In everyday usage, "transform" is verb; it is sometimes a verb in mathematics, too. Usually, though, the mathematician employs "transform" as a noun, as the name for a figure or equation resulting from a transformation. Mathematical dictionaries define transformation as the passage from one figure or expression to another.[1] Although "transform" has specialized implications, its source, transformation, coincides with our general usage. In fact, a few mathematical transformations and their resulting transforms are part of our everyday experience. A good example is the Mercator projection of the earth, in which the apparent size of the United States, relative to Greenland, has mystified more than one school child and where Russia, split down the middle, ends up on opposite edges of the flat transform of the globe. We made use of transformation ourselves when we moved from circles to waves and back again. In executing a Fourier transformation, in creating the Fourier transform of components, the analyst shifts the values from perceptual space to an idealized domain known as Fourier transform space. In the old days (before computers did just about everything but wipe your nose) the analyst, more often than not, was seeking to simplify calculations. Operations that require calculus in perceptual space can be carried out by multiplication and division--simple arithmetic--in transform space. But many events that don't look wavy in perceptual space show their periodic characteristics when represented as Fourier transforms, and by their more abstract cousins, the Laplace transforms.

But my reason for introducing transform space has to do with the hologram. Transform space is where the hologramic message abides. The Fourier transform is a link to transform space.

We can't directly experience transform space. Is it a construct of pure reason? Alternatively, is it a "place" in the same sense as the glove compartment of a car? I really can't say, one way or the other. But although we cannot visualize transform space on the grand plain of human experience, we can still intuitively establish its existence. We can connect transform space to our awareness, and we can give it an identity among our thoughts.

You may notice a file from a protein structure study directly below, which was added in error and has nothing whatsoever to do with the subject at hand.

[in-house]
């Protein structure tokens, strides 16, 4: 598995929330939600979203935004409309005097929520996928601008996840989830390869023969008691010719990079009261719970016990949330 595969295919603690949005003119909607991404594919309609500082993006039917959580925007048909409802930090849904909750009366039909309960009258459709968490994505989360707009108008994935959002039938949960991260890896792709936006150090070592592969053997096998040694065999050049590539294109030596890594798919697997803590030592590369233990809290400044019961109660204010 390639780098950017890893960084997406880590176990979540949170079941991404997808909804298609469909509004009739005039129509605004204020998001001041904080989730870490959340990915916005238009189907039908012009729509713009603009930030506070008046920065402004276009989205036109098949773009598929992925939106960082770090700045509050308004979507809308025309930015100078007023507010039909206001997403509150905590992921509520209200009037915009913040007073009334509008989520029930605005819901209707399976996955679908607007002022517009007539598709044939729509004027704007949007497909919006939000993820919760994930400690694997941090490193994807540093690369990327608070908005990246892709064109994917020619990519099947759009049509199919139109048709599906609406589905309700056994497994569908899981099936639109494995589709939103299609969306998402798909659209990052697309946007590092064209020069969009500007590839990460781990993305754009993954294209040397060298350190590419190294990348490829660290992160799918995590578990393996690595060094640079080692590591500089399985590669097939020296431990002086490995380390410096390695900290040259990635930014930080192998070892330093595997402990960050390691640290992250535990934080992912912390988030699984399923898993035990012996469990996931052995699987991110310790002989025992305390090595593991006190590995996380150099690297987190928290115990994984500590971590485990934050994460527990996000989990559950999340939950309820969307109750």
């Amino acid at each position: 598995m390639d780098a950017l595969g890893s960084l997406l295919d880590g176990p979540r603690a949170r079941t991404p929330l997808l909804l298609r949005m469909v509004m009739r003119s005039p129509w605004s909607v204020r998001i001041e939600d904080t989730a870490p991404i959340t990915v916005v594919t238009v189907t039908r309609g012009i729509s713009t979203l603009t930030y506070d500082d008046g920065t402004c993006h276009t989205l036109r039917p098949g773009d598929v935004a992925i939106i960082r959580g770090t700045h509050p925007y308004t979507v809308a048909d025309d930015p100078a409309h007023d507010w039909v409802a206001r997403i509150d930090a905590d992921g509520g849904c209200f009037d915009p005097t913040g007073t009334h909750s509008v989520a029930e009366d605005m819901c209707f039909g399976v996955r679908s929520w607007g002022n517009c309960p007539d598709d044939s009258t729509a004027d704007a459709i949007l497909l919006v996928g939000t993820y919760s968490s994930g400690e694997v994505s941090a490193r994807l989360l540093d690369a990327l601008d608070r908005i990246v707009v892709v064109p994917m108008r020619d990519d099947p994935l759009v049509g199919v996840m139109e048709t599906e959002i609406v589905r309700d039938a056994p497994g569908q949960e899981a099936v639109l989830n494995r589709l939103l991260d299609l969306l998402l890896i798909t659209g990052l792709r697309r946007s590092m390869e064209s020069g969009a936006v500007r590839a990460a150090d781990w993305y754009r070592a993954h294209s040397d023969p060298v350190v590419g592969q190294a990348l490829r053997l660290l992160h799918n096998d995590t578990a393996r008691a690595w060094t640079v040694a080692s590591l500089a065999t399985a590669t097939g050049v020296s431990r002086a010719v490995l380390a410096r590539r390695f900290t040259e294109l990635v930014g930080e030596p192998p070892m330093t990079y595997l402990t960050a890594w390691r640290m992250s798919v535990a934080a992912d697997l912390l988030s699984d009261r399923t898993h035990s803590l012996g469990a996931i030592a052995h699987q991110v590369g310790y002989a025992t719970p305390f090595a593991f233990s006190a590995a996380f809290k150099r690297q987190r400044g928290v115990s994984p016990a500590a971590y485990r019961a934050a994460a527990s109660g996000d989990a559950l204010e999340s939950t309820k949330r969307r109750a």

Have you ever looked directly through the teeth of a comb? If possible, try it in soft candle light. Observe the halos, the diffraction of light at the slits. If you haven't done so, and you can't find a candle or a comb, try this instead. Hold the tips of your thumb and index finger up to your eye and bring them together until they nearly touch. You should be able to see the halos overlap and occlude the slit just a tiny bit before your finger and thumb actually touch. Those halos are physical analogs of Fourier and Laplace transforms. In principle, the edges of your fingers do to the light wave squeezing through the slit what the Fourier analyst does with numerical values: execute a transformation from perceptual to transform space. What is transformed? The answer: the image the light waves would have carried to your eyes if the halos hadn't mutually transformed each other.

If the transform exists, it can be shown the transform space containing it necessarily exists. I say this not to propound a principle but to give the reader an impressionistic awareness of transform space. We have to intuit the ideal domain much as we would surmise that a sea is deep because a gigantic whale suddenly burst upon its surface. At the same time, our own finger tips give us a sense of reality.